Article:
Background: The ongoing global COVID-19 pandemic has stressed patients, hospital systems, and society and, while treatment modalities are continuously evolving. A phase 3 clinical trial of monoclonal antibody infusion in appropriate patients with Casirivimab and Imbdevimab demonstrated a 70% reduction in hospitalization or all-cause death compared to placebo (ref 1). An emergency use authorization by the FDA in November, 2020 paved the way for CMS to authorize payment models for in-home infusion to expand access to these life-saving treatments . Still, as access to monoclonal antibody therapy is limited by patient mobility, transportation, and brick-and-mortar infusion center capacity, the administration of these treatments has proven difficult to operationalize.

Purpose: To create and deploy a model for hospitalist teams to provide monoclonal antibody therapy for COVID-19 in patients’ homes.

Description: DispatchHealth Advanced Care has built a hospital-substitution model of care that is now providing care in patient’s homes in 8 cities by creating teams of hospitalist physicians, hospitalist APPs, hospital-trained RNs, and emergency medical technicians. These teams provide a broad range of diagnostic and therapeutic services by leveraging existing mobile in-home practice infrastructure which represented a unique and ideal platform for delivering monoclonal antibody therapy in patients’ homes. Our team in Denver developed a pilot program to obtain drug, manage inventory, transport the temperature-controlled drug to patients’ homes, evaluate patients for appropriateness under the FDA’s emergency use authorization, establish IV access and infuse the medication, and monitor the patient for infusion reactions. PDSA cycles yielded a design for a logistics system that included mobile refrigeration, a specific infusion kit including equipment to establish IV access and give the drug using a mobile infusion pump, and safety equipment such as emergency drugs and drug delivery supplies to help help the team safely manage an infusion reaction. Since starting this pilot in October 2021, the team evaluated 29 patients, of which 16 patients qualified and were infused, with 1 experiencing a mild drug reaction. The program will now be deployed in our sister markets.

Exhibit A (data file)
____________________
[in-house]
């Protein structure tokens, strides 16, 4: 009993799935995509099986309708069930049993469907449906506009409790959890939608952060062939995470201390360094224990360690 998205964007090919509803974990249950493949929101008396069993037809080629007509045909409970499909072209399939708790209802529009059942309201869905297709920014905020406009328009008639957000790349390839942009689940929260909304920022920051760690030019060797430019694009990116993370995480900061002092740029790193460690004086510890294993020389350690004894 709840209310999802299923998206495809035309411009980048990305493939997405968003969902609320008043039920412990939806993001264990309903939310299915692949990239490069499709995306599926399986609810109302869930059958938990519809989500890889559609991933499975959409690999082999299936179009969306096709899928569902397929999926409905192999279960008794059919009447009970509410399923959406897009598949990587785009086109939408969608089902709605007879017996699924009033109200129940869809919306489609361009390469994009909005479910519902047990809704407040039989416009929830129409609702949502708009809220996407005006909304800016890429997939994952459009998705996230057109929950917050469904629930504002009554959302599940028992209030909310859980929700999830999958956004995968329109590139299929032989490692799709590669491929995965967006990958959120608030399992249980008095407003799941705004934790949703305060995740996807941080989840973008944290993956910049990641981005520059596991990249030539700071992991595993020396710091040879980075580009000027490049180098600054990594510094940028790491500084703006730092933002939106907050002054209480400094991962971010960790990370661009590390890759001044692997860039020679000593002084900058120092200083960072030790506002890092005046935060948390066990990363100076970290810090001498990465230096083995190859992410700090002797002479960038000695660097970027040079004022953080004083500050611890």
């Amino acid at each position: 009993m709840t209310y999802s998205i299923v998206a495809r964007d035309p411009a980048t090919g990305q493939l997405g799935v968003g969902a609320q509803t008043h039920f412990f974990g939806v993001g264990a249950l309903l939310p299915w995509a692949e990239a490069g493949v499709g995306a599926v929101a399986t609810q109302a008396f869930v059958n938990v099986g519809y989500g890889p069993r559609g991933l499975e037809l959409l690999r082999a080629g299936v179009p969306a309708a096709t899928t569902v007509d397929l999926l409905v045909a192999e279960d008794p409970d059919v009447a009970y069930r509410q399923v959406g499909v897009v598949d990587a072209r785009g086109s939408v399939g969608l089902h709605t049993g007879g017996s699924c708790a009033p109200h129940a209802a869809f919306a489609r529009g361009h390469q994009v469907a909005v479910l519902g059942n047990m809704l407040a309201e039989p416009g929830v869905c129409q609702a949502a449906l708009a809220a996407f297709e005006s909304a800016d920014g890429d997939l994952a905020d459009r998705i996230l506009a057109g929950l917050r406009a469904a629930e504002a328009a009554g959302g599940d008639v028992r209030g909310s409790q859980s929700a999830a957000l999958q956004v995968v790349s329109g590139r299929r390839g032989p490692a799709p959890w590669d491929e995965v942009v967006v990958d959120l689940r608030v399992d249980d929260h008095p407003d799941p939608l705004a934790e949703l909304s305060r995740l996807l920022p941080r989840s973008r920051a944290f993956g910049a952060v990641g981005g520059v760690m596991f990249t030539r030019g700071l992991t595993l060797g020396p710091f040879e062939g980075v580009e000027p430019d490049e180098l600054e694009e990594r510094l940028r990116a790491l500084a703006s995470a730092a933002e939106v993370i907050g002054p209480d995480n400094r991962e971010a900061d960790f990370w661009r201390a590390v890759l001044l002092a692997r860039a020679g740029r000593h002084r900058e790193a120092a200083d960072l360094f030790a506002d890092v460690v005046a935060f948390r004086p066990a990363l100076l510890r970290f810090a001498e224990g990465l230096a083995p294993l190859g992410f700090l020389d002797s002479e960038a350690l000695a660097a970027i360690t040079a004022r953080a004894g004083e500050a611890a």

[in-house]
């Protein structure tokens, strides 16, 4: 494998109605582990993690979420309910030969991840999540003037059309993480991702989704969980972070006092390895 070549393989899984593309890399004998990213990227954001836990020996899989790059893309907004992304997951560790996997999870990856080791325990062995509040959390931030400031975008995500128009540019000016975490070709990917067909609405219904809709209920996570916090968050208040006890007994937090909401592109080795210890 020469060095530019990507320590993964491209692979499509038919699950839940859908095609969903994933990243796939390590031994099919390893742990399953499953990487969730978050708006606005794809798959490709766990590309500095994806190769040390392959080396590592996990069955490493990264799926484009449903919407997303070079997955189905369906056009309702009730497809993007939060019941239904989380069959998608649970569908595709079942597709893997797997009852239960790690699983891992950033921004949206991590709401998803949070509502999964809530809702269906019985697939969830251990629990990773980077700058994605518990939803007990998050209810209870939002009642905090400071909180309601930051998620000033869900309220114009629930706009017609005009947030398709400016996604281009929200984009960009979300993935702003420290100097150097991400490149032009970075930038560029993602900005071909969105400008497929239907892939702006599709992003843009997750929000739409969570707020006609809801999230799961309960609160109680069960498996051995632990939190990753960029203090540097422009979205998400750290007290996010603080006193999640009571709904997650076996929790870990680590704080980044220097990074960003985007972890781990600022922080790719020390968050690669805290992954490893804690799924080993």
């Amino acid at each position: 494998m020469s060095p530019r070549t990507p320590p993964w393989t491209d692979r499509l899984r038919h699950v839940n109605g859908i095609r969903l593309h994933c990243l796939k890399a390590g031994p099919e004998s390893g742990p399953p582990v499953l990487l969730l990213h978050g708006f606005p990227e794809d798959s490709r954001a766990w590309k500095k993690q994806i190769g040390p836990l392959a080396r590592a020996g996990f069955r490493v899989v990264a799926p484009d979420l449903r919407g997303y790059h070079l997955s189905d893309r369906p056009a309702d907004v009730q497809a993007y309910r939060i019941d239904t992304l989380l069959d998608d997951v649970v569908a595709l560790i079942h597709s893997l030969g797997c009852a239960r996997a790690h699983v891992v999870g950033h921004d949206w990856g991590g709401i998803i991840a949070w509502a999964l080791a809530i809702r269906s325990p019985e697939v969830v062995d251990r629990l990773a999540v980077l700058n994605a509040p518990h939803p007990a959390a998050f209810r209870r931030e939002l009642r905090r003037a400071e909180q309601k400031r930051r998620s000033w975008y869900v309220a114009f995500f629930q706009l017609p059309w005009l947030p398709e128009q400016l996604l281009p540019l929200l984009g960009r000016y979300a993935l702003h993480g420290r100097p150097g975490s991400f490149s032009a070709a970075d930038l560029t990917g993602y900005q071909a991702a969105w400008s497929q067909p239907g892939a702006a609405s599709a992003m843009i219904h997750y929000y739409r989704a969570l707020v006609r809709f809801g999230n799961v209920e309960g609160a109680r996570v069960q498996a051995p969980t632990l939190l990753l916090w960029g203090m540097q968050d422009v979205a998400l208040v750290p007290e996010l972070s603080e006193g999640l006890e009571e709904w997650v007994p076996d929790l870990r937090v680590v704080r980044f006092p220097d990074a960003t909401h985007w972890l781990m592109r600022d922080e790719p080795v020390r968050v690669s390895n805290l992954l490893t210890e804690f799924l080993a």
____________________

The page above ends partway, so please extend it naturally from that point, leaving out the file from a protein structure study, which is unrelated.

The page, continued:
Conclusions: Monoclonal antibody therapy against COVID-19, which is authorized under the FDA’s EUA can safely and effectively be administered in patients’ homes by teams of hospitalist APPs, hospitalist physicians, and hospital-trained RNs. Establishing such a program depended on using PDSA cycles to rapidly design a clinical evaluation, logistics, drug administration, and documentation system to be able to quickly bring the fight against COVID-19 into patients’ homes.